Prime Minister Lee Hsien Loong used his SG50 National Day Rally last night to remind Singaporeans of what it took to make Singapore succeed and what is needed to keep it special for the next 50 years.
He had no video clips or special effects as he paid tribute to the pioneer leaders and citizens who strived from 1965 to defend a suddenly independent Singapore, turn vulnerability into strength and remain united despite challenges.
It has been an exhilarating journey, he declared, adding that three factors helped Singapore get to where it is today: the determination to be a multiracial society; a culture of self-reliance and mutual support; and keeping the faith between the Government and the people.
He said the same elements were needed if Singapore is to celebrate SG100 from a position of strength.
Last night's Rally was held at the Institute of Technical Education's College Central in Ang Mo Kio. As always, Mr Lee spoke first in Malay and Mandarin, but there was a surprise before his speech in English.
Singer Kit Chan appeared on stage to deliver a soulful rendition of Singapore's best-loved National Day song, Home, dedicating it to founding Prime Minister Lee Kuan Yew, who died in March, aged 91.
PM Lee noted that just two weeks earlier, the Padang had reverberated with the strains of the same song, as National Day Parade spectators sang along heartily.
He said the Golden Jubilee parade was much more than a big birthday bash. It celebrated the resolve to make Singapore succeed despite the odds and go from Third World to First.
He noted that policies to foster multiracialism - from making English the working language to ethnic integration in HDB estates - helped encourage communities to come together and were a key factor for Singapore's success.
"Some people may think that racial and religious harmony is not a problem any more and that I am making too much about this, but they would be wrong," he said.
"Race and religion are always sensitive matters, especially for us, and in some ways more complex and difficult to handle than 20 years ago because religiosity has gone up."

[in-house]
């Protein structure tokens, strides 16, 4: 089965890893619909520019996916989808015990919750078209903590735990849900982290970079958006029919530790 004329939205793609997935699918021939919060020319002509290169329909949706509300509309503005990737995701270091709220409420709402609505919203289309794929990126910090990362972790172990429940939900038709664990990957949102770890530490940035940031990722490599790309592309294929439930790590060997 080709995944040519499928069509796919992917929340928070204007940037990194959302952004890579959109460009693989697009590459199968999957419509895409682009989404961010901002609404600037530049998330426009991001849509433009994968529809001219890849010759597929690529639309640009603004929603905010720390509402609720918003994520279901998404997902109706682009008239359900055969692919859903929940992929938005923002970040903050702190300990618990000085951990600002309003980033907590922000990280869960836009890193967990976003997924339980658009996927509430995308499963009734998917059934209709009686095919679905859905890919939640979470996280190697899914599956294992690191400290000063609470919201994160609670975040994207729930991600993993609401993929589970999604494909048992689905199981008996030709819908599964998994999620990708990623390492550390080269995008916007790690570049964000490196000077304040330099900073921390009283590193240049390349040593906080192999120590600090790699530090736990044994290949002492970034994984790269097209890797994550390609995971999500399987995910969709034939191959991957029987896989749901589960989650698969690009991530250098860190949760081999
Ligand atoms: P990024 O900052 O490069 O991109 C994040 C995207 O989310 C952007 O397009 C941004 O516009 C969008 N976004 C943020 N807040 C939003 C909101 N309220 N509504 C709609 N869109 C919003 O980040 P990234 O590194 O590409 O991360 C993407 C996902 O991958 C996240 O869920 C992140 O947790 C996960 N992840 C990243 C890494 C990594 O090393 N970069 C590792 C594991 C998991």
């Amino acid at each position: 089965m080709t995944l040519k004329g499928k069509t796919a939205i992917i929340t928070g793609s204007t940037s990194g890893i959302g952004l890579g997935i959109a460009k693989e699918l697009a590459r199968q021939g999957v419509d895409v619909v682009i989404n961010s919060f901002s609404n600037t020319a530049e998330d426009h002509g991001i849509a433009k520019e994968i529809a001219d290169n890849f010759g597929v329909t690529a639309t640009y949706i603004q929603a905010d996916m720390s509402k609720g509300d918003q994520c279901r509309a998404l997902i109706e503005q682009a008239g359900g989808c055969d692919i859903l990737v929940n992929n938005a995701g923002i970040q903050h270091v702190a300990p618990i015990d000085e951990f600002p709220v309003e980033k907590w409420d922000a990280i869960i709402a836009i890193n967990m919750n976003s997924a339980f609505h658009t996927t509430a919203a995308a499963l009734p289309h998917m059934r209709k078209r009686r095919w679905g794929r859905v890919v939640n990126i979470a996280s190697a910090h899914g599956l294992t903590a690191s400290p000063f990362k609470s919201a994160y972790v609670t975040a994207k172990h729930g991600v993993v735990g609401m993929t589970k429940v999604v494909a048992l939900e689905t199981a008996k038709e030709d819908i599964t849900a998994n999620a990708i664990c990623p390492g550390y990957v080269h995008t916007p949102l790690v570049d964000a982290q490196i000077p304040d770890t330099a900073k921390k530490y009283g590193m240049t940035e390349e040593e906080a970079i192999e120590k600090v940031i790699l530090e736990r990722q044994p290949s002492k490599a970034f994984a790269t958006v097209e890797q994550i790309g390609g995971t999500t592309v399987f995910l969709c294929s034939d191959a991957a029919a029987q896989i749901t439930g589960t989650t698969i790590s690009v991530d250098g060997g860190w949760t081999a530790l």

Stressing the importance of self-reliance and mutual support, he said the ethos of a "rugged society" had to be ingrained in the young. Especially crucial was the strong bond between the Government and people over the past 50 years.
The Government, PM Lee said, did not shy from hard realities, and people trusted it to have their interests at heart as they supported it.
He cited the tough issue of land acquisition in Singapore's early years when land was needed to build homes, industrial estates and later, the MRT network.
It was tough on landowners who suffered financial loss, and resettled families whose lives were disrupted.
"But if the Government had not done this, we could not have housed our population, we could not have transformed Singapore," he said.
"There were sacrifices, but in the end, it was for the common good and everybody benefited."
New tough issues will come up - such as immigration and the need for foreigners in the workforce - a difficult issue because people have strong views, and every option for dealing with it has a downside.
"Whichever option we choose, it will involve some pain. But I believe that I am doing what Singapore needs and what best safeguards your interest," he said.
"It is my responsibility to make this decision, to make this judgment and then to act on your behalf. And having acted on your behalf, to account to you for the results and for the reasons why I decided the way I did. I owe it to you. You've elected me."
He said as a little red dot, Singapore had to be alive to its external environment.
"South-east Asia is an exciting place to be, but also a rather dangerous place to live," he said. A strong Singapore Armed Forces, successful economy, good diplomats and leaders all help to safeguard the country's interests.
Singapore has to be special, "a shining red dot", he added. "If we are soft and flabby, we are going to be eaten up. We have to be rugged, to have that steel in us. If we are divided, whether along racial lines or class lines, we can't survive."
For Singapore to continue to do well, a strong sense of national identity is also key. "After 50 years, this faith, this sense of togetherness and purpose, is stronger than before," he said, as he cited instances when the Singapore spirit shone.
"Fifty years ago, our challenges seemed insurmountable," Mr Lee added. "Fifty years on, our challenges are still formidable but they are far from insurmountable."
Returning to the Parade at the end of his speech, he recounted how he went down to the Padang to meet the youngest performers.
"They were in high spirits, their faces shone with excitement and hope. I thought to myself: These are the faces of the future of Singapore. 50 years from now, SG100... I hope they will be back at the Padang celebrating again, remembering SG50, congratulating one another on how much they have done, on how far they have come and looking at more young, radiant faces of children and many grandchildren and singing Majulah Singapura."
This article was first published on Aug 24, 2015.
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